Essential oils can help as they are anti-inflammatory and they also relax the bowel due to their antispasmodic properties.

Around one in five Australians experiences the unpleasant symptoms of irritable bowel syndrome (IBS) at some time. These include abdominal pain, mucus in the stools, and alternating diarrhoea and constipation. Other terms for irritable bowel syndrome include ‘spastic colon’ and ‘irritable colon’. It seems that people with IBS have sensitive bowels that are easily ‘upset’. More women than men are prone to IBS, and symptoms tend to first occur in early adulthood.

The cause is unknown, but environmental factors such as changes of routine, emotional stress, infection and diet can trigger an attack. Research has shown that the neurotransmitter serotonin may be important in the symptoms of IBS, by altering the function of nerve cells in the bowel and causing changes in pain sensation and bowel function.

Irritable bowel syndrome doesn’t cause lasting damage and doesn’t contribute to the development of serious bowel conditions, such as cancer or colitis.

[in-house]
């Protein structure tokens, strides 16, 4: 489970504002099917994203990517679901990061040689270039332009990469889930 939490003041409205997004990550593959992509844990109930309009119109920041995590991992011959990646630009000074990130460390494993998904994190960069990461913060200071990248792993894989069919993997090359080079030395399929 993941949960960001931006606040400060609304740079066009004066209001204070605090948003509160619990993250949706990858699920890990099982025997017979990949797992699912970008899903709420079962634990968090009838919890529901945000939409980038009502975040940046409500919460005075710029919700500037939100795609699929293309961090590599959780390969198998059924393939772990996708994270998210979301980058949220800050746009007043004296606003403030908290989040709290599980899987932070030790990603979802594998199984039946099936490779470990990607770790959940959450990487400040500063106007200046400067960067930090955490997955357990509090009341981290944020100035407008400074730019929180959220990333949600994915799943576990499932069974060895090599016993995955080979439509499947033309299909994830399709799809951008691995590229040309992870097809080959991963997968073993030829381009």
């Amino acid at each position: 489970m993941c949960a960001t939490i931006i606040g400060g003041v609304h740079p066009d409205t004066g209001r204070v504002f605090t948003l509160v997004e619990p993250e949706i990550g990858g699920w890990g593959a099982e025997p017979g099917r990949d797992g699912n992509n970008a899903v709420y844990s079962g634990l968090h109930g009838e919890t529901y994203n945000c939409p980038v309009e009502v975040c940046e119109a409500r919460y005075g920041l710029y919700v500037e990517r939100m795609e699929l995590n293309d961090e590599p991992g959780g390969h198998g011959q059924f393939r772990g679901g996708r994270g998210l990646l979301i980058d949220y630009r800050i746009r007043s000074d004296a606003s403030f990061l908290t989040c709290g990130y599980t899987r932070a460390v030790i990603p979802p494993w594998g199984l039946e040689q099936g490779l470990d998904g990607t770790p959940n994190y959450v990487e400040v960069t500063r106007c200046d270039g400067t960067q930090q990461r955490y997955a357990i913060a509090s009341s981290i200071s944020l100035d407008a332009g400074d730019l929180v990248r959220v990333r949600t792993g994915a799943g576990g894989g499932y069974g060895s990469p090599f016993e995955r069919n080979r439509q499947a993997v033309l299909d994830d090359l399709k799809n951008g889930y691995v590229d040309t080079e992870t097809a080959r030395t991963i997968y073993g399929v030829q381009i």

The underlying cause of irritable bowel syndrome is still unknown, but certain factors have been found to ‘trigger’ attacks in susceptible individuals.

These include:
Infection – an episode of gastroenteritis will often result in persistent bowel symptoms, long after the offending bacteria or virus has been eliminated. The cause of this is unknown, but may involve changes to nerve function in the bowel or changes in the normal bacterial population of the bowel. Up to 25 per cent of IBS may be due to this problem.

Food intolerance – impaired absorption of the sugar lactose (found in dairy and many processed foods) is the most common dietary trigger for IBS. Other sugars believed to trigger IBS are fructose (present in many syrups) and sorbitol.

General diet – low-fibre diets can exacerbate the constipation of constipation-predominant IBS. Some people find spicy or sugary foods cause problems. However, many experts are sceptical about the role of general diet, once specific food intolerances have been eliminated.

Emotional stress – strong emotions, such as anxiety or stress, can affect the nerves of the bowel in susceptible people.

Medication – certain types (such as antibiotics, antacids and painkillers) can lead to constipation or diarrhoea.